How Long Do Symptoms of Fatigue Last in Infectious Mononucleosis?

Infectious mononucleosis (or mono) is a common contagious disease that may result in symptoms of profound fatigue or tiredness. If your fatigue doesn't go away, you might wonder if it has another cause, or whether you have chronic fatigue syndrome.

Mono may be the sole cause or a contributor of persistent fatigue, but your doctor may also want to consider sleep disorders such as sleep apnea if you're not getting better.

What Causes Mononucleosis or Mono?

Mononucleosis is not a sleep disorder but it can cause fatigue that's just as debilitating as a sleep disorder.

Mono is sometimes called the "kissing disease" due to its easy transmission via saliva, which means a lot of people catch it via a kiss or by personal contact. The condition is characterized by:

  • Fever
  • Infection of the tonsils or throat
  • Swelling of lymph nodes.

Most cases of mono are caused by the Epstein-Barr virus (EBV), which is quite common, eventually infecting between 90% and 95% of all adults. (However, most people experience no symptoms of EBV.)

This virus is spread by personal contact. Mono can also be caused by cytomegalovirus (CMV). Mono infections are very common among teenagers and young adults, especially those living in close quarters, like in dormitories on college campuses.

People with mono often experience fatigue that may be persistent and severe. In a study of 150 patients, fatigue resolved slowly and was still present in 13% of people at six months. It appears to be more common and severe in women compared to men, especially among college students.

Severe Symptoms Associated With Mono

In very severe cases, mononucleosis may result in other symptoms that affect the nervous system. These can include meningitis and encephalitis, which are infections of the brain or the tissues surrounding the brain and spinal cord called, which are called the meninges.

When present, this more severe infection might cause additional symptoms, including:

  • Confusion
  • Intense headache
  • Profound drowsiness
  • Coma

These complications occur very rarely. If present, additional medical attention may be necessary until the condition improves or resolves. This may result in a hospitalization lasting days to weeks.

When Fatigue Doesn't Improve

For most people, the symptoms of fatigue associated with mono will gradually resolve over a period of two weeks to a few months. In a minority of people, though, the fatigue may still be present six months after the initial infection. In those cases, further evaluation may be necessary.

If fatigue persists beyond six months, your doctor may start to consider a diagnosis of chronic fatigue syndrome, as EBV is theorized to be a possible cause of this disease. Though the relationship isn't fully understood, it may represent long-standing impacts of the initial infection.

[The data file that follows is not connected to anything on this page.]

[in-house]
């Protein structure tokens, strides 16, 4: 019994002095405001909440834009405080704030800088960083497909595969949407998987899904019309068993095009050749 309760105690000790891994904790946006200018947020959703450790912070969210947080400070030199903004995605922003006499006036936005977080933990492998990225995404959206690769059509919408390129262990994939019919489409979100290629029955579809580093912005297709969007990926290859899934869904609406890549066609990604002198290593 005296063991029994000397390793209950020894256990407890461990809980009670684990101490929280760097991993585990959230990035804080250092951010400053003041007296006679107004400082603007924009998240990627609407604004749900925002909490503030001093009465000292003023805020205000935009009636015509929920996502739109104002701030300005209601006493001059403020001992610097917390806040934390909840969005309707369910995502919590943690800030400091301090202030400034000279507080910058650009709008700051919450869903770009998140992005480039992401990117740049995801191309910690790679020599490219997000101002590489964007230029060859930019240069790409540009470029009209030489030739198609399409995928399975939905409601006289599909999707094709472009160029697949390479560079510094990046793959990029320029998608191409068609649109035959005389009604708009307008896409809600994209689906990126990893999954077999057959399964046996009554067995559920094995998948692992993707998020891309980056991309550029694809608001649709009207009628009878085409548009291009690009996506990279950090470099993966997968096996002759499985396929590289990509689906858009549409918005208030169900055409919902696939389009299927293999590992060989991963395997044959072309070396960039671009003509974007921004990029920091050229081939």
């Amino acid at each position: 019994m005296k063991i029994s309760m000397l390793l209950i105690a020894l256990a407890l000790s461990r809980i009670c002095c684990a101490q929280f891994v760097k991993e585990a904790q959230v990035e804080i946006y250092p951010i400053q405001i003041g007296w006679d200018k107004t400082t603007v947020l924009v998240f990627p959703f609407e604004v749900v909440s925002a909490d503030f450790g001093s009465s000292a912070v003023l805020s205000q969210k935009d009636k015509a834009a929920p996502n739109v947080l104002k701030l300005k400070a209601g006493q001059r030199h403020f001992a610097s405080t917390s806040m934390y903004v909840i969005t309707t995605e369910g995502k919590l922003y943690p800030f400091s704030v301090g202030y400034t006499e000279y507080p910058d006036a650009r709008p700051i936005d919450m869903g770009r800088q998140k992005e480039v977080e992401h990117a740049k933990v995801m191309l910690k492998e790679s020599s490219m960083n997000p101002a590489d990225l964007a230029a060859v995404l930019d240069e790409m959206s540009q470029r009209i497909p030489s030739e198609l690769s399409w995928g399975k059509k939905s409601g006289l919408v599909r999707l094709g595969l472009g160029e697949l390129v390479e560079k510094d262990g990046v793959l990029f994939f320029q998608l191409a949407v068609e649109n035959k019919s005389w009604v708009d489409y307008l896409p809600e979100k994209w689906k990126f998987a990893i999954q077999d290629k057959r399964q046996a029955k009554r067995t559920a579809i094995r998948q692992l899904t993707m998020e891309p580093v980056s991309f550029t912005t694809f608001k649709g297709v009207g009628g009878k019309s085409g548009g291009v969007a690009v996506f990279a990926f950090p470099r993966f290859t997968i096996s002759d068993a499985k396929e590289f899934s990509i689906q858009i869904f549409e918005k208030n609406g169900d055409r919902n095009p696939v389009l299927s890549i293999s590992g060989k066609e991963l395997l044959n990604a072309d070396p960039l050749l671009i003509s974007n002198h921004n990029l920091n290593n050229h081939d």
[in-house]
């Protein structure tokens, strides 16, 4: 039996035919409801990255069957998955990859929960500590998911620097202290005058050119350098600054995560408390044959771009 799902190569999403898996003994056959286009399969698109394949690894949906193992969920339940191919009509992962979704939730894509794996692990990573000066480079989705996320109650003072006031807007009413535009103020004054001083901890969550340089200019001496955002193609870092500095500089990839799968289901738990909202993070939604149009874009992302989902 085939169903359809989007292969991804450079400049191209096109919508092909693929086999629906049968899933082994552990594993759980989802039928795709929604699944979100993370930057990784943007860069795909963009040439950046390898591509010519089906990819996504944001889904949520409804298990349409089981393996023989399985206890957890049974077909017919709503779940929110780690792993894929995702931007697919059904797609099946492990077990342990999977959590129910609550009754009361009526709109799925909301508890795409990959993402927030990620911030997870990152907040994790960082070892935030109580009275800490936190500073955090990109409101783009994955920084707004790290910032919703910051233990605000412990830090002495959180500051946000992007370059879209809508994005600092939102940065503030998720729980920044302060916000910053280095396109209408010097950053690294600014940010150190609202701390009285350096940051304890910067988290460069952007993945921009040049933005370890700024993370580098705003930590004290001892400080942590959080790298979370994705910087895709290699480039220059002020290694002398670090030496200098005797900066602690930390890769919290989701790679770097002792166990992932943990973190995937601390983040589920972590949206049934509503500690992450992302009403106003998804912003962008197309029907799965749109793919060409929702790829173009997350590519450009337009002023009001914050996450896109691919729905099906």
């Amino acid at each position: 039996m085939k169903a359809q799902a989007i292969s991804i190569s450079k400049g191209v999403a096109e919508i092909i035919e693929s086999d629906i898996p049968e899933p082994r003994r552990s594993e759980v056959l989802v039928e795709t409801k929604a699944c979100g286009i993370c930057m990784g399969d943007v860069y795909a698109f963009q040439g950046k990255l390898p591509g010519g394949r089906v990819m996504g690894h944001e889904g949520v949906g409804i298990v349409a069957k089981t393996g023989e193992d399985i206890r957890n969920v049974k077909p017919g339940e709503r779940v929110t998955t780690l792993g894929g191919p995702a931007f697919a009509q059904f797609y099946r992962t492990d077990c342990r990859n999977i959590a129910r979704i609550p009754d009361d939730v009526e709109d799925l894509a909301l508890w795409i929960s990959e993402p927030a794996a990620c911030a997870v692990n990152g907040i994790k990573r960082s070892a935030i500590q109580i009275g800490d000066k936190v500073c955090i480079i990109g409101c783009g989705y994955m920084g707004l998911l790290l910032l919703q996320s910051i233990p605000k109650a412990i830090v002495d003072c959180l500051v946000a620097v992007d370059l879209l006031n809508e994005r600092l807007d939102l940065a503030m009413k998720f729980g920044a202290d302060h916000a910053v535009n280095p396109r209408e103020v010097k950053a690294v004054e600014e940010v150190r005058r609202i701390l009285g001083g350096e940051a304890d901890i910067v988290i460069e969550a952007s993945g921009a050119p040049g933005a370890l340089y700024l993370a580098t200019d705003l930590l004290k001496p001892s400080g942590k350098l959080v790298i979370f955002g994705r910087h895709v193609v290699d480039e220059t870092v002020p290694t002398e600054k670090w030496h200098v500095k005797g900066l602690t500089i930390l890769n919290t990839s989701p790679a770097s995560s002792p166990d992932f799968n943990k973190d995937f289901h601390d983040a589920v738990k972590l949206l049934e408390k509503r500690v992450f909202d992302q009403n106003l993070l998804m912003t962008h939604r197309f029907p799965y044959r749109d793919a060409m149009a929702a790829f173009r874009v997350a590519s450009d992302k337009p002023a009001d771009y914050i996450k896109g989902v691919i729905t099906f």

It may also be important to look at sleep disorders that can cause sleepiness and fatigue, including obstructive sleep apnea and insomnia. These extremely common conditions often contribute to unrestful sleep. Because they require different treatment, they shouldn't be overlooked as having a possible role in ongoing symptoms.

Depending on your specific symptoms, your doctor may also test you for anemia and thyroid dysfunction.

Mononucleosis Doctor Discussion Guide

Get our printable guide for your next doctor's appointment to help you ask the right questions.

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A Word From Verywell

If you are struggling with debilitating fatigue or tiredness, talk to your doctor about it and see what tests they recommend. Because fatigue has numerous possible causes, the diagnostic process can be long and frustrating. Remember that the end goal is identifying the cause of your fatigue so you can get the right treatment and get your life back on track. That's worth the wait.

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Article Sources

Verywell Health uses only high-quality sources, including peer-reviewed studies, to support the facts within our articles. Read our editorial policy to learn more about how we fact-check and keep our content accurate, reliable, and trustworthy.
  1. Centers for Disease Control and Prevention (CDC). Epstein-Barr Virus and Infectious Mononucleosis. May 8, 2018.

  2. Australian Academy of Science. Kissing the Epstein-Barr virus goodbye? Updated June 24, 2015.

  3. ScienceDaily. Epstein-Barr: Scientists decode secrets of a very common virus that can cause cancer. Published December 15, 2010.

  4. Centers for Disease Control and Prevention. Epstein-Barr Virus and Infectious Mononucleosis: For Healthcare Providers. Reviewed May 8, 2018.

  5. Centers for Disease Control and Prevention. Myalgic Encephalomyelitis/Chronic Fatigue Syndrome: Possible Causes. Reviewed March 19, 2019.

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